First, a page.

Cash In On POS Service
This POS (point of sale) VAR has grown to $30 million in sales by
developing its hardware sales organization to complement its successful
With projected sales of $30 million and an estimated growth rate of
15%, you might think that AM/PM Service Limited is a VAR that sells a
wide variety of technology products. However, that
is not the case. Vancouver, British Columbia-based AM/PM sells and supports only POS hardware and software products. AM/PM is achieving this level of success in a competitive POS market where some VARs are happy just to maintain existing sales levels. Dale Sapieha, national accounts manager for AM/PM, explains what it took to reach the top of the POS market in Canada — and what it takes to stay there.
Make POS Service Your Top Priority
AM/PM started as a POS service company in 1987. “When I joined the company in 1989, we had only two salespeople covering all of western Canada,” says Sapieha. “We knew that POS was [and is] a very competitive market, and in order to survive, it was necessary to add a stronger nationwide POS product sales presence.”
The theory was that by selling more POS hardware, AM/PM would produce more service revenue. Since 1989, AM/PM has grown its nationwide sales team to 20 — a team that works in conjunction with 110 POS service technicians. “We now have sales and service teams located in our major service hubs of Calgary, Alberta; Toronto; and Vancouver; and 35 other satellite service locations,” adds Sapieha. The VAR probably could have maintained its sales volume with a small sales team, but a business that is not growing is probably not healthy. It turns out that AM/PM was correct; the combination of POS products and services led to 10% sales growth last year and 15% projected sales growth this year.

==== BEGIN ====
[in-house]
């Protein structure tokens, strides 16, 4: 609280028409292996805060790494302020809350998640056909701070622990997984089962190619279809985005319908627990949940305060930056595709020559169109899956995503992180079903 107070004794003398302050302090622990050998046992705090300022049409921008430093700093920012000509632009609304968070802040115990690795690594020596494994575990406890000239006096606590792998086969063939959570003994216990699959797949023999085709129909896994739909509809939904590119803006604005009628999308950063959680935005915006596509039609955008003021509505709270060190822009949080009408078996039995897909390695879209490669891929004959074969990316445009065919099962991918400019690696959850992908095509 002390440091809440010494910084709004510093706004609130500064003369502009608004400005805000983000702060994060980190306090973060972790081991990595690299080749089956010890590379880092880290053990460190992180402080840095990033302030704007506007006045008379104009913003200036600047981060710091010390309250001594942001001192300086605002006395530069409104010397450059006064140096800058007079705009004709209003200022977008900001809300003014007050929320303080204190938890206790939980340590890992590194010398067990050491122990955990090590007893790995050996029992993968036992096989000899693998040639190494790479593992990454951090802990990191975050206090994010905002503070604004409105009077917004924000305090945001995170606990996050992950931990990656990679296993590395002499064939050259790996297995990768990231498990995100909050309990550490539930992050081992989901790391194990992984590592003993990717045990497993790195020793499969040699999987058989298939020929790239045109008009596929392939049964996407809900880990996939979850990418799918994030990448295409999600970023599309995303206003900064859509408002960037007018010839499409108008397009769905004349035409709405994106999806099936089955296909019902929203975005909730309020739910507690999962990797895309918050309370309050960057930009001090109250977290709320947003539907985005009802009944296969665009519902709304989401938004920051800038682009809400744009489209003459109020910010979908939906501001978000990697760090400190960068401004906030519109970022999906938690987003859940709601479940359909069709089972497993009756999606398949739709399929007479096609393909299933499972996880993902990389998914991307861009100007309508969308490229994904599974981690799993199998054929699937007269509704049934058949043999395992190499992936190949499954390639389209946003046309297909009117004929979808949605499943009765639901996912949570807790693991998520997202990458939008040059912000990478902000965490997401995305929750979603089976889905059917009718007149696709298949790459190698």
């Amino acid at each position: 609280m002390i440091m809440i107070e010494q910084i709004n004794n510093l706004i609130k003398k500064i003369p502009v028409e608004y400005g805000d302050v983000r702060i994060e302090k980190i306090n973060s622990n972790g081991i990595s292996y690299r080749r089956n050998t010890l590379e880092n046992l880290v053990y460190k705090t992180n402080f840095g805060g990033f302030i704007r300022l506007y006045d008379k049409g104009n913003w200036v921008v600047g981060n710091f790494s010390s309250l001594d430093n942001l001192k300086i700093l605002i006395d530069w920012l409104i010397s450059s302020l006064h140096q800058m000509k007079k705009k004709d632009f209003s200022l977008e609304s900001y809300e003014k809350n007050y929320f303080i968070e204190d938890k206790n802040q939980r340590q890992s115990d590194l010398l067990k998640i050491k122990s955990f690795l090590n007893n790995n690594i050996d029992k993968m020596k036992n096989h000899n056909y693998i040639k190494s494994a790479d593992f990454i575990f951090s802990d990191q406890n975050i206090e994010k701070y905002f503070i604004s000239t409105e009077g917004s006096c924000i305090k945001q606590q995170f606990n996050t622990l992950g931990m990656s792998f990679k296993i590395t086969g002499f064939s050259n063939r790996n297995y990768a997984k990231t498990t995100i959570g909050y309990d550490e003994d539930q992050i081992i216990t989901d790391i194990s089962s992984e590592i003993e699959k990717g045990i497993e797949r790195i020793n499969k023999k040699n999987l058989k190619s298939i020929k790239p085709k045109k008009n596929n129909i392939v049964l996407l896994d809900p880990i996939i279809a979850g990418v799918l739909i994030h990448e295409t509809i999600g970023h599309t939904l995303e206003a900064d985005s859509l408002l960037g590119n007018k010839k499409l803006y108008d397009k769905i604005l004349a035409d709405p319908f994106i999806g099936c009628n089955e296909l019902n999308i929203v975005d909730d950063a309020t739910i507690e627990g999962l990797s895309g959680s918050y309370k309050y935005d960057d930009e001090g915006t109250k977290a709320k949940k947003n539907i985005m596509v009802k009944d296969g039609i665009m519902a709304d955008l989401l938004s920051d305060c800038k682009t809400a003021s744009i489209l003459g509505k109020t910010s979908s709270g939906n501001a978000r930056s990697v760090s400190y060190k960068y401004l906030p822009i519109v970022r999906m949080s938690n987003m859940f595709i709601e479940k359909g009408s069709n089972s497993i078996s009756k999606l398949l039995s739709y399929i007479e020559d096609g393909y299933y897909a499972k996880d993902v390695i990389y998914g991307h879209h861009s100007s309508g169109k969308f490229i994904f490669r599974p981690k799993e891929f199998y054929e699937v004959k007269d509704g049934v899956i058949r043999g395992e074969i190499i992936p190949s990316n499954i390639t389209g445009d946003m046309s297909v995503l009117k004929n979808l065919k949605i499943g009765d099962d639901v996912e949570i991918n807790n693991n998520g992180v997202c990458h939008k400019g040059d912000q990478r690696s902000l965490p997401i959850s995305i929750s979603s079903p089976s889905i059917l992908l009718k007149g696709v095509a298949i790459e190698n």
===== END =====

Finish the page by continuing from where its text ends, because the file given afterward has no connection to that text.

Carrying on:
AM/PM relies on revenue generated from service contracts to support all
38 locations. Sixty-five percent of AM/PM’s customers purchase service
contracts for their POS equipment. POS services account for 50% of
AM/PM’s total annual revenue, with the balance derived from POS
software and hardware. What about the other 35% of customers that don’t
buy service contracts? “It’s not realistic to expect to sell 100% of
your POS clients service contracts,” explains Sapieha. “There will
always be companies that don’t believe in service contracts. They are